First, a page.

The RFC seems to suggest that the client should permanently cache the response: http://www.w3.org/Protocols/rfc2616/rfc2616-sec10.html
10.3.2 301 Moved Permanently
The requested resource has been assigned a new permanent URI and any future references to this resource SHOULD use one of the returned URIs. Clients with link editing capabilities ought to automatically re-link references to the Request-URI to one or more of the new references returned by the server, where possible. This response is cacheable unless indicated otherwise.
The new permanent URI SHOULD be given by the Location field in the response. Unless the request method was HEAD, the entity of the response SHOULD contain a short hypertext note with a hyperlink to the new URI(s).
If the 301 status code is received in response to a request other than GET or HEAD, the user agent MUST NOT automatically redirect the request unless it can be confirmed by the user, since this might change the conditions under which the request was issued.
Note: When automatically redirecting a POST request after receiving a 301 status code, some existing HTTP/1.0 user agents will erroneously change it into a GET request.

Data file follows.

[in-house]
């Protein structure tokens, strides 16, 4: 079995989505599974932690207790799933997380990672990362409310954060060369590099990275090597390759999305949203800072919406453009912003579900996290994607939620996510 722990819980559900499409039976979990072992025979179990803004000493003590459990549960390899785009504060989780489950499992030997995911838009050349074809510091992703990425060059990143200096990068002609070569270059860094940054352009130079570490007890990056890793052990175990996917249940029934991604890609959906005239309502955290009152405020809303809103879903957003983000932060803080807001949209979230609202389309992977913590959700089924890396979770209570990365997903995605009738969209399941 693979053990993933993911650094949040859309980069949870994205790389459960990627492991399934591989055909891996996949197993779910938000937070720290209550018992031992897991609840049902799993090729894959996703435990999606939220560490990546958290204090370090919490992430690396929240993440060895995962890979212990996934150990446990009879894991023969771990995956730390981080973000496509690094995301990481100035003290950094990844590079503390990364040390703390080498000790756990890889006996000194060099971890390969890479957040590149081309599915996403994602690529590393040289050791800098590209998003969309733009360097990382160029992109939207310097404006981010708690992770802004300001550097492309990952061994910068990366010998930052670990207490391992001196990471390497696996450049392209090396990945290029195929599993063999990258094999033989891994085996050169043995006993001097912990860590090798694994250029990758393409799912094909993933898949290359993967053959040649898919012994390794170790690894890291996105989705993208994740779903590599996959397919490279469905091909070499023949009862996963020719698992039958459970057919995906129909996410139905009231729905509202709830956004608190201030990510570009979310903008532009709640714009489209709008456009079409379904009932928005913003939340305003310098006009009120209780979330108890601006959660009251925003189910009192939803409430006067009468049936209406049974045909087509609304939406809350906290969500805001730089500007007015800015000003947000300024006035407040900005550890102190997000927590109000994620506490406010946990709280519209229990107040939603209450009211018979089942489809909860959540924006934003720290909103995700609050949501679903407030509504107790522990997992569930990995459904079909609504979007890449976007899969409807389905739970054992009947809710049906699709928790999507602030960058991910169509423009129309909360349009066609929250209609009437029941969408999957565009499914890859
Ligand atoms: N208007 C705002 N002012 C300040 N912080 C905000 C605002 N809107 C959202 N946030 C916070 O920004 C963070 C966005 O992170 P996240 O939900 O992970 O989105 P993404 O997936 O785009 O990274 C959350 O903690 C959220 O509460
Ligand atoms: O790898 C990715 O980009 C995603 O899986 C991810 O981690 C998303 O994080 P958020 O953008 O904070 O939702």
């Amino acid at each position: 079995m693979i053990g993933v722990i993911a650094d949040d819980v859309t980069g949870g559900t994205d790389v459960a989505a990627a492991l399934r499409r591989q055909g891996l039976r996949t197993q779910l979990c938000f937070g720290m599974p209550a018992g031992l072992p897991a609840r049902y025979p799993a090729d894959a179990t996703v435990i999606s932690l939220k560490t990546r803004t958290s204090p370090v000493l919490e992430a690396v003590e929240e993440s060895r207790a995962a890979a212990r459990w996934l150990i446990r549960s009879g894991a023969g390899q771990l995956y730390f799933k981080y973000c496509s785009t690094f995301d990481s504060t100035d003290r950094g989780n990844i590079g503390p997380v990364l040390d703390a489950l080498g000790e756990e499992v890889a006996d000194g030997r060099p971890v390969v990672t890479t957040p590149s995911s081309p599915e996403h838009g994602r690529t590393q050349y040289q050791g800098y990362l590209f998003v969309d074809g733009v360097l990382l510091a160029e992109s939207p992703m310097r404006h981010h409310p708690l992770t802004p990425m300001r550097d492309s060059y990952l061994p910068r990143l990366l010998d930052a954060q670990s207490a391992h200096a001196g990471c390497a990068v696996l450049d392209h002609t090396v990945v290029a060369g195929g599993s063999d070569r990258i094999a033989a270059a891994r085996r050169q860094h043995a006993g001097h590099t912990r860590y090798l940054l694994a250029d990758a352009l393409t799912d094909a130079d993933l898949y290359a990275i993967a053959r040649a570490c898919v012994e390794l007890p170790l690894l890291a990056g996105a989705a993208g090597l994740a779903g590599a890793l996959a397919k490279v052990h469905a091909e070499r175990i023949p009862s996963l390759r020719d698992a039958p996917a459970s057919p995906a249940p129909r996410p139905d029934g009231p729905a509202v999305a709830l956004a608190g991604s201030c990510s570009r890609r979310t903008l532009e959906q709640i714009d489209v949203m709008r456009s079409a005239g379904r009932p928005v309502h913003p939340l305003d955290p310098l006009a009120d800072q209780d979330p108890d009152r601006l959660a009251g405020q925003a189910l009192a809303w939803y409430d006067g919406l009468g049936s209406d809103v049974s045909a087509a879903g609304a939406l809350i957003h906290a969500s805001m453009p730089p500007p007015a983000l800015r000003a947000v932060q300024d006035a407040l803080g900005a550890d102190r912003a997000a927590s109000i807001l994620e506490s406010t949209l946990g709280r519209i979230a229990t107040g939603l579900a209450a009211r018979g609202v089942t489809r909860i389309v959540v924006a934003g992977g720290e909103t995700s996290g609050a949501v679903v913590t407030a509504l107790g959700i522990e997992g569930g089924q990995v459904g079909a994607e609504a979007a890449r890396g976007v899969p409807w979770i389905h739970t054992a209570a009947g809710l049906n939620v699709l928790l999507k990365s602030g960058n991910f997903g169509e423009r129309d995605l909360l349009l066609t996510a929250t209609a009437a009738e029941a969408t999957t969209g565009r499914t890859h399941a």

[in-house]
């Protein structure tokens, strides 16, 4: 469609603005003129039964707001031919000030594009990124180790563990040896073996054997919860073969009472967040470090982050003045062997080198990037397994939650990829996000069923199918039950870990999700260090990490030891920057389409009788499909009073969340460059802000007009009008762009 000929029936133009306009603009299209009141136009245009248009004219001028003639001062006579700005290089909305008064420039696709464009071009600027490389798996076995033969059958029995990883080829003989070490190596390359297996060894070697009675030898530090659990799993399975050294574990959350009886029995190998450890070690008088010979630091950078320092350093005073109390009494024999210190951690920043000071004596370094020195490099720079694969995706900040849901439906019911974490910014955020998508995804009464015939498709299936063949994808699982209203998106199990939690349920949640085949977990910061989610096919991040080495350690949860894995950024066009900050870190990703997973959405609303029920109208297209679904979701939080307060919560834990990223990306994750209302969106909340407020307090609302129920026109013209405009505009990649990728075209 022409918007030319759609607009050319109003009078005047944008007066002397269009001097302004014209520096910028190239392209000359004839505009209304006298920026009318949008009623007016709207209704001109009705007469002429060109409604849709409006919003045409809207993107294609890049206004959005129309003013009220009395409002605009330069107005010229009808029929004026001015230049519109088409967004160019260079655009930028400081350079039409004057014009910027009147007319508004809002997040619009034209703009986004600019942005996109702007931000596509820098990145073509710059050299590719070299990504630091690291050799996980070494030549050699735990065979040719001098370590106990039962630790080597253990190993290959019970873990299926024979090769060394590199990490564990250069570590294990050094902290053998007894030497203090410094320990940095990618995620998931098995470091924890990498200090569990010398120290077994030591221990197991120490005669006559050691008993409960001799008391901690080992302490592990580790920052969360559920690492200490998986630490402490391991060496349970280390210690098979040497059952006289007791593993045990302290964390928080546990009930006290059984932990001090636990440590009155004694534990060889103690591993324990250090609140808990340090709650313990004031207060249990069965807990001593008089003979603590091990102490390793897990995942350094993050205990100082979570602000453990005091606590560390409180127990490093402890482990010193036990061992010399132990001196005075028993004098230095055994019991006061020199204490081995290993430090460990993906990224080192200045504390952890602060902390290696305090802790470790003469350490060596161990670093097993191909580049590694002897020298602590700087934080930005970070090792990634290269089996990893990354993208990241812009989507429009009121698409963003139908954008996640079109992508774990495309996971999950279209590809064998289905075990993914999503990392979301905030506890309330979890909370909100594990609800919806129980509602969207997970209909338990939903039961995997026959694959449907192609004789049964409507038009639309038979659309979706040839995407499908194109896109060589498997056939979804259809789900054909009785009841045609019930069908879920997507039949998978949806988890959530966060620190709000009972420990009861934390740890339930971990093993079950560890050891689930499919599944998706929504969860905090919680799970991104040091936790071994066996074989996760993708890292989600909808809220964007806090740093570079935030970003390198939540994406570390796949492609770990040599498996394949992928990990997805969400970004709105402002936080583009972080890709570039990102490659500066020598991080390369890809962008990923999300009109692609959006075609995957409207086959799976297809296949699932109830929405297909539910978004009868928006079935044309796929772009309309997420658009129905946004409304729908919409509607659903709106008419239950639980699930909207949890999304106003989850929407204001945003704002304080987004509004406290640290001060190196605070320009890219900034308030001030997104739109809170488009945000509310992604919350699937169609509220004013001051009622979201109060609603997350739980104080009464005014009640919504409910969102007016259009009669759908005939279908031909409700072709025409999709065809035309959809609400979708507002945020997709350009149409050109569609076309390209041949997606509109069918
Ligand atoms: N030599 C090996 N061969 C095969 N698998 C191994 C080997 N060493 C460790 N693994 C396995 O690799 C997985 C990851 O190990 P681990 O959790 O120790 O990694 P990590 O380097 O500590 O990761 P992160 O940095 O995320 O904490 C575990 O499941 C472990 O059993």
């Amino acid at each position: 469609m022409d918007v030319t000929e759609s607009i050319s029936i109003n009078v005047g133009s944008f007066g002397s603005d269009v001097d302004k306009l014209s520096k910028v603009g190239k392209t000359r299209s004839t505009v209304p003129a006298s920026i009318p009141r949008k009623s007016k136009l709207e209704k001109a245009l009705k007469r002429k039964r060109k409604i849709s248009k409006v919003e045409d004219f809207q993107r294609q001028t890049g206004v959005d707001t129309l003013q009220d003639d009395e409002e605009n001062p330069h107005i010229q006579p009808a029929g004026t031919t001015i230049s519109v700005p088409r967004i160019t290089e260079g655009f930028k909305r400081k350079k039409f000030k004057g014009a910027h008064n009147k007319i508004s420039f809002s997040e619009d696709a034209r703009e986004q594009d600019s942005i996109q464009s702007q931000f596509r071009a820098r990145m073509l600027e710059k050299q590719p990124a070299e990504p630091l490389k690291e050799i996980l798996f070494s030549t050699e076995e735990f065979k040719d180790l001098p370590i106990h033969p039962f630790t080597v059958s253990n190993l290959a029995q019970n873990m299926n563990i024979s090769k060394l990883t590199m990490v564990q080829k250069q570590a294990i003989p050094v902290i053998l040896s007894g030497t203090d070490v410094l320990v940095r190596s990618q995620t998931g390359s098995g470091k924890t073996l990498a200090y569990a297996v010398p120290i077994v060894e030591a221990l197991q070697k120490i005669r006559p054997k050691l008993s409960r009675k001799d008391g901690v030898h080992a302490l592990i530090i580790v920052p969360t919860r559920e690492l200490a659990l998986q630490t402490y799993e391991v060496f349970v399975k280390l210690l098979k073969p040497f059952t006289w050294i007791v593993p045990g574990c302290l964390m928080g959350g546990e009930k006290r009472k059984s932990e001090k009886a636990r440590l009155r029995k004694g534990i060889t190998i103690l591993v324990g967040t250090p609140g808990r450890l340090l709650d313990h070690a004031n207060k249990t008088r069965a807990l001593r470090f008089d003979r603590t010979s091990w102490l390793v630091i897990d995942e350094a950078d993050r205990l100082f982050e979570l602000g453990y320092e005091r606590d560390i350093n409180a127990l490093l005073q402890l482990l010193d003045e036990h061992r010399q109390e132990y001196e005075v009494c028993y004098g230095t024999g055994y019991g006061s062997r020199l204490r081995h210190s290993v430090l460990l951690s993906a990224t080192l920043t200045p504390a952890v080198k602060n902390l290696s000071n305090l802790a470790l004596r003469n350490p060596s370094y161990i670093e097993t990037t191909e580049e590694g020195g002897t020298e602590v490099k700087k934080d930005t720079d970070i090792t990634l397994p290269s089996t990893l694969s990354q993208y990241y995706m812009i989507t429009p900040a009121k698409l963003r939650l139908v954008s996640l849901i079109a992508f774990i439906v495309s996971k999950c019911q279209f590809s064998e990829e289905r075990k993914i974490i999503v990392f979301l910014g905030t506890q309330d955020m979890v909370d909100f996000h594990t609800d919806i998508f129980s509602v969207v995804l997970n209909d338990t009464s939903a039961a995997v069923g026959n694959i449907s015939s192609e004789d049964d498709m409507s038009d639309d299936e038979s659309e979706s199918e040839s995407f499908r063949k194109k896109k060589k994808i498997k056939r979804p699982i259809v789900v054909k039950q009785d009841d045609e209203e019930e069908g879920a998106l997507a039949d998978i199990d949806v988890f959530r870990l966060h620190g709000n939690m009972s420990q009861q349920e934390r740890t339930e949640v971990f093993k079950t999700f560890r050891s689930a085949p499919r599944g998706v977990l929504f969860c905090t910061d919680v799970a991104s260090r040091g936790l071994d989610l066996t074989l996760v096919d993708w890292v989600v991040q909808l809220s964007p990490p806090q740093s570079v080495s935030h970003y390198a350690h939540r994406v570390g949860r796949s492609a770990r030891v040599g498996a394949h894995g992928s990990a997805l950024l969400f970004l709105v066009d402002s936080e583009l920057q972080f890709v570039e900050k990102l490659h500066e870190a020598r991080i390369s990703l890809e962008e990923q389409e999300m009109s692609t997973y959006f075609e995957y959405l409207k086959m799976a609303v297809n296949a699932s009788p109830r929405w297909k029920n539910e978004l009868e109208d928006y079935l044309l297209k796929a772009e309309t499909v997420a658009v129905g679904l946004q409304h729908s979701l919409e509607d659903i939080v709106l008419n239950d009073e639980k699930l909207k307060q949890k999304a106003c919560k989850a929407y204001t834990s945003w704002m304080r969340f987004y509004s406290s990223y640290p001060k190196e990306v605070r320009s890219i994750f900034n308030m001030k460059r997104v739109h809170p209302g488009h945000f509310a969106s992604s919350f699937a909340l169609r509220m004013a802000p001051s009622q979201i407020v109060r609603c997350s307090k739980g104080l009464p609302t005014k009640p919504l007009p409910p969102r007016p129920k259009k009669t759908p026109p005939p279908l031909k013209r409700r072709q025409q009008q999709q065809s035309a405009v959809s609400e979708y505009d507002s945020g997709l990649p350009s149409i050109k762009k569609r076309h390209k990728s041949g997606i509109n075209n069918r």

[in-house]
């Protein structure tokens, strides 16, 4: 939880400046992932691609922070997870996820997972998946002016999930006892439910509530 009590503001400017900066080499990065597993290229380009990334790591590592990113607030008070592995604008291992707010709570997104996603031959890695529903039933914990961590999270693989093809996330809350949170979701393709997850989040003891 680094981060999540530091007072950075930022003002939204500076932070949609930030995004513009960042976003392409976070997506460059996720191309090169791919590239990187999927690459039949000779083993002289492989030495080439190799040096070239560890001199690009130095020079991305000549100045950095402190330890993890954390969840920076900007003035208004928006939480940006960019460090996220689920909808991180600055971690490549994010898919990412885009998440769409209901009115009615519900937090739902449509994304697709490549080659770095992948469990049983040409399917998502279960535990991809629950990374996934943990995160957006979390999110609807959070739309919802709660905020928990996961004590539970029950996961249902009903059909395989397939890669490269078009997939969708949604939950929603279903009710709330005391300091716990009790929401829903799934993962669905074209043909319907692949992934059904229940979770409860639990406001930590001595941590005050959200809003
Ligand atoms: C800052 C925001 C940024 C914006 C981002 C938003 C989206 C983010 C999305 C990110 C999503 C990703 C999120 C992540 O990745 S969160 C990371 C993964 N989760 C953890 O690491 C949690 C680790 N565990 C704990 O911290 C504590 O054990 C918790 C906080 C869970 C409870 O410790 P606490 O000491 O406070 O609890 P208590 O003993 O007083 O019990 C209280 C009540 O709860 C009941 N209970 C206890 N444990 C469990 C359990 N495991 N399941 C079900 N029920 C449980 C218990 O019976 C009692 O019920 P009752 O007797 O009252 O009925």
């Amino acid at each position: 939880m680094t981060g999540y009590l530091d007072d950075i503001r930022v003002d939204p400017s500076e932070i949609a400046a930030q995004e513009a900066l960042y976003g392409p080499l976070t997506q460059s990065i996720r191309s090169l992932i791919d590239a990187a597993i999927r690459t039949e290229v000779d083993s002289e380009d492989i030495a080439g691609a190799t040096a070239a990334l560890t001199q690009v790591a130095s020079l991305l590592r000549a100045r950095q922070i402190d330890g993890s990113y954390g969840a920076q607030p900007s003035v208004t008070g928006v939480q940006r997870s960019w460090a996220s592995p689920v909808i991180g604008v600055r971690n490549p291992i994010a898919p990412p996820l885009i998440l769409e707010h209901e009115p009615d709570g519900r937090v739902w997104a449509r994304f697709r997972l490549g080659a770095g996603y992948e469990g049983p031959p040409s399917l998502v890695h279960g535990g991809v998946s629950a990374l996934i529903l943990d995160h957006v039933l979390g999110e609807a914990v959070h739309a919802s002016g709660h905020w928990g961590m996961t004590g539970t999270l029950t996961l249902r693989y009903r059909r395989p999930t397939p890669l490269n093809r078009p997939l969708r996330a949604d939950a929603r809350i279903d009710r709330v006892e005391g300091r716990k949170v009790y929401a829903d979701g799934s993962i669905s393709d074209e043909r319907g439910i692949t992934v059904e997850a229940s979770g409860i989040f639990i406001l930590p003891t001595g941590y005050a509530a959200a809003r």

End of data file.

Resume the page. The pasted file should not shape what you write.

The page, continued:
I'm having a hard time finding concrete browser documentation for any major browser that states how they handle these.
I've started digging through the source code of firefox, but quickly got lost.
Is the following scenario true for which (if any) browsers, and is there definitive documentation for either Firefox or IE that states as much?:
First Time Around:
- 1.1: User enters link to site A, or clicks on a link directed at Site A
- 1.2: Browser interprets link at Site A, first time, no cache. Sends GET to Site A.
- 1.2: Site A responds with 301 Redirect to Site B
- 1.3: Browser sends GET to Site B.
Any Subsequent Times Around: